This week, Russia tested an anti-satellite missile on one of its own satellites, COSMOS 1408, and created a stream of debris that forced the International Space Station (ISS) crew to take shelter in their Soyuz and SpaceX Dragon capsules.
The action has generated widespread international condemnation, including from the US Space Command, US State Department and UK Ministry of Defence. And rightly so; it was an irresponsible and menacing action in the context of recent progress towards global agreements on the responsible use of outer space.
NASA condemned the “irresponsible and destabilizing” missile test, too, saying it had also placed China’s Tiangong Space Station and crew at risk.
Harm to the space environment
The destruction of the COSMOS 1408, a defunct Russian spy satellite, generated more than 1,500 pieces of trackable debris and likely thousands more that are too small to be tracked.
Russia’s space agency, ROCOSMOS, dismissed concerns regarding the debris field, tweeting:
The orbit of the object, which forced the crew today to move into spacecraft according to standard procedures, has moved away from the ISS orbit. The station is in the green zone.
As commercial uses of space have expanded in recent years, access to the low Earth orbit – roughly the altitude zone less than 1,000 kilometres above Earth – has become increasingly important.
The ISS orbits the Earth in this zone, at an altitude of about 420km. The station shares the low Earth orbit with mega constellations of satellites – including the many satellites that form SpaceX’s Starlink internet network.
But there has been growing recognition that our use of outer space is threatened by increasing space debris, much of which has been created by anti-satellite (ASAT) missile tests, generally conducted to demonstrate technological power.
China destroyed its FY-1C weather satellite in January 2007, creating more than 2,000 trackable pieces of debris.
Russia and the US have also undertaken ASAT tests in the past. Before this week, India had conducted the most recent test in 2019, becoming the fourth country to do so.
The issues of space debris and destructive uses of outer space (both of which are linked) pose significant environmental and national security concerns.
The effects of Russia’s latest test will be felt for some time. Although smaller pieces of debris will no doubt degrade and burn up in the atmosphere, the ongoing threat to the ISS and other operators in low Earth orbit will remain.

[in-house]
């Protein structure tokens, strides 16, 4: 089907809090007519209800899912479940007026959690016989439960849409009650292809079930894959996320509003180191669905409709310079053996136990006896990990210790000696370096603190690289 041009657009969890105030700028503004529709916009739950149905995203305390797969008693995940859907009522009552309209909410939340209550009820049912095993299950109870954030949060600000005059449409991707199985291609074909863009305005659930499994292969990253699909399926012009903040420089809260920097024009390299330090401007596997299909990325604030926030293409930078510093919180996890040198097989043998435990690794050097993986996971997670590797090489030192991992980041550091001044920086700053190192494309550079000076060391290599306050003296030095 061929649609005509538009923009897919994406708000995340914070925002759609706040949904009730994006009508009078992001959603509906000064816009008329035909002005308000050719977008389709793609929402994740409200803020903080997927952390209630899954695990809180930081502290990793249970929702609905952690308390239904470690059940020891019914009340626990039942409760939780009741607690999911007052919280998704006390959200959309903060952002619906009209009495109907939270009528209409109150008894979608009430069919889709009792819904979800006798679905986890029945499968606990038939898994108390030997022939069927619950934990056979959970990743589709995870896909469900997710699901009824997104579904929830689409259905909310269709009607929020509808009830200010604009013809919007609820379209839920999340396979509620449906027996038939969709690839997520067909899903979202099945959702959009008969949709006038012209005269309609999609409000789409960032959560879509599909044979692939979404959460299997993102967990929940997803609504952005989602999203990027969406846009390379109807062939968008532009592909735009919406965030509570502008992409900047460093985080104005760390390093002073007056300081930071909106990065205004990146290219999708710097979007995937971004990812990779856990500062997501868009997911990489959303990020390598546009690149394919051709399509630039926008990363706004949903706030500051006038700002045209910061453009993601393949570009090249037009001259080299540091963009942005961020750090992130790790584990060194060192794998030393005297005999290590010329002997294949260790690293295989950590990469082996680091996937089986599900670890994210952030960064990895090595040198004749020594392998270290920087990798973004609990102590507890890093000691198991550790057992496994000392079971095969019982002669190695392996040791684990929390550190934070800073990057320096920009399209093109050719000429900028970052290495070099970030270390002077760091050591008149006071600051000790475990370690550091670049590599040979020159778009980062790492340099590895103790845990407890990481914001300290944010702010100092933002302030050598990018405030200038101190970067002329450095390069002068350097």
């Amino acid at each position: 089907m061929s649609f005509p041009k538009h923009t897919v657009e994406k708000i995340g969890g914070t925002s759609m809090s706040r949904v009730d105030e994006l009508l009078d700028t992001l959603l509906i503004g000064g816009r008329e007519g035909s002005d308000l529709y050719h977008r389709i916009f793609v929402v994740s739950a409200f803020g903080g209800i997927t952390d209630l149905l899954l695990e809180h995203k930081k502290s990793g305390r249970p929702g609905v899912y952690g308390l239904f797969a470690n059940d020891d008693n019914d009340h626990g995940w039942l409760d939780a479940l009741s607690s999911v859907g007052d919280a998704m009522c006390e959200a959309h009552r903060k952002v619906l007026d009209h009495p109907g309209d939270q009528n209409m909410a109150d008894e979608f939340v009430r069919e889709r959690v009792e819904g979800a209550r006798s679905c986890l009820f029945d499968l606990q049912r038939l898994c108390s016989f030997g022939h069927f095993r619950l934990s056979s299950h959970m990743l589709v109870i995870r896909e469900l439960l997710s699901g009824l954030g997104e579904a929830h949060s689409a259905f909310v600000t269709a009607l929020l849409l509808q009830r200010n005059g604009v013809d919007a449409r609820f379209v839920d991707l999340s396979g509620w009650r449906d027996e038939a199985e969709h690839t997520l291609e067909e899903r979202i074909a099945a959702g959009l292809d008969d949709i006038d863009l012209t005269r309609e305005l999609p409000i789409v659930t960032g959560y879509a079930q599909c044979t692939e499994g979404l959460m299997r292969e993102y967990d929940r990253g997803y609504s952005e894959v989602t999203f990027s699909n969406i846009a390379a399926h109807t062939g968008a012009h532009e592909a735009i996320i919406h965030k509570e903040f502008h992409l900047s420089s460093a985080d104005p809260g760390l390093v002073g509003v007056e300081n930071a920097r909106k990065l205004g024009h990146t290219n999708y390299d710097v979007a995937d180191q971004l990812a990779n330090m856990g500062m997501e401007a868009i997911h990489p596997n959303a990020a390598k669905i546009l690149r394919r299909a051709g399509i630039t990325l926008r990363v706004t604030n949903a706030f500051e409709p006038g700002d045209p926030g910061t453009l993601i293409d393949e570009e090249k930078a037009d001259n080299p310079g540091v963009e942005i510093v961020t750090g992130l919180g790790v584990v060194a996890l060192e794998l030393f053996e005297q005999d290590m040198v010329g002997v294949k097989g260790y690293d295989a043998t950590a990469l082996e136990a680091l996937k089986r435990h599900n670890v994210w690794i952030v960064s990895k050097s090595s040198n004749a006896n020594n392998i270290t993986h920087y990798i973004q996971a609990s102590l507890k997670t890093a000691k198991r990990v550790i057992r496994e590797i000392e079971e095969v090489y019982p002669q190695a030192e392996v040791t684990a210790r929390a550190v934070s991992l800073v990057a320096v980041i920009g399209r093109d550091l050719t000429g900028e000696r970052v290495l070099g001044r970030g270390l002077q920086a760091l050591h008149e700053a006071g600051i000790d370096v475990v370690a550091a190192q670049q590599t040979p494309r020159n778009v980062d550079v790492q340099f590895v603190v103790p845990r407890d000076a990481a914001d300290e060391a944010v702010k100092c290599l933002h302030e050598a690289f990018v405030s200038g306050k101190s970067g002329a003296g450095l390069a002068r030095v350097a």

Studies have estimated 79% of the debris created by China’s 2007 test will remain in orbit until 2108. It’s time to bring an end to these needless displays of power.
The responsible use of outer space
Russia’s action is particularly surprising given the recent progress in the United Nations First Committee towards the development of norms of behaviour in space.
Since the formation of key UN space treaties between 1967 and 1984, there has been little international consensus with respect to peaceful uses of outer space. Also the last of these treaties, the Moon Agreement, received few ratifications.
After decades of stalemate in the UN, progress was achieved last year with the UK sponsoring a draft resolution for the Prevention of an Arms Race in Outer Space.
This month, the draft resolution was approved by the UN First Committee (Disarmament and International Security) by a vote of 163 countries in favour to eight against, with nine abstentions. Notably, Russia voted no.
Despite Russia’s opposition, this resolution was the first success in international efforts towards space security in several decades. Prior failed initiatives included a draft treaty sponsored by Russia and China and another draft treaty sponsored by the EU.
A shifting discussion
The 1967 UN Outer Space Treaty requires that states conduct their activities in space in accordance with international law, and in the interest of maintaining international peace and security. However, the extent of these obligations have remained largely untested.
It says states must “undertake appropriate international consultations” before proceeding with any activity or experiment that may create harmful interference to the activities of another state.
Yet, such consultations are rarely held. And a US Department of Defense spokesperson confirmed no such warning was provided by Russia prior to yesterday’s test.
Concern over Russia’s latest action is noteworthy. Even though international space law doesn’t explicitly prohibit ASAT tests (and countries have previously been reluctant to condemn such behaviour by other states), this development seems different.
Voices are being raised and human missions have been placed in jeopardy. Perhaps recognition is dawning that space is a fragile and finite resource worthy of protection.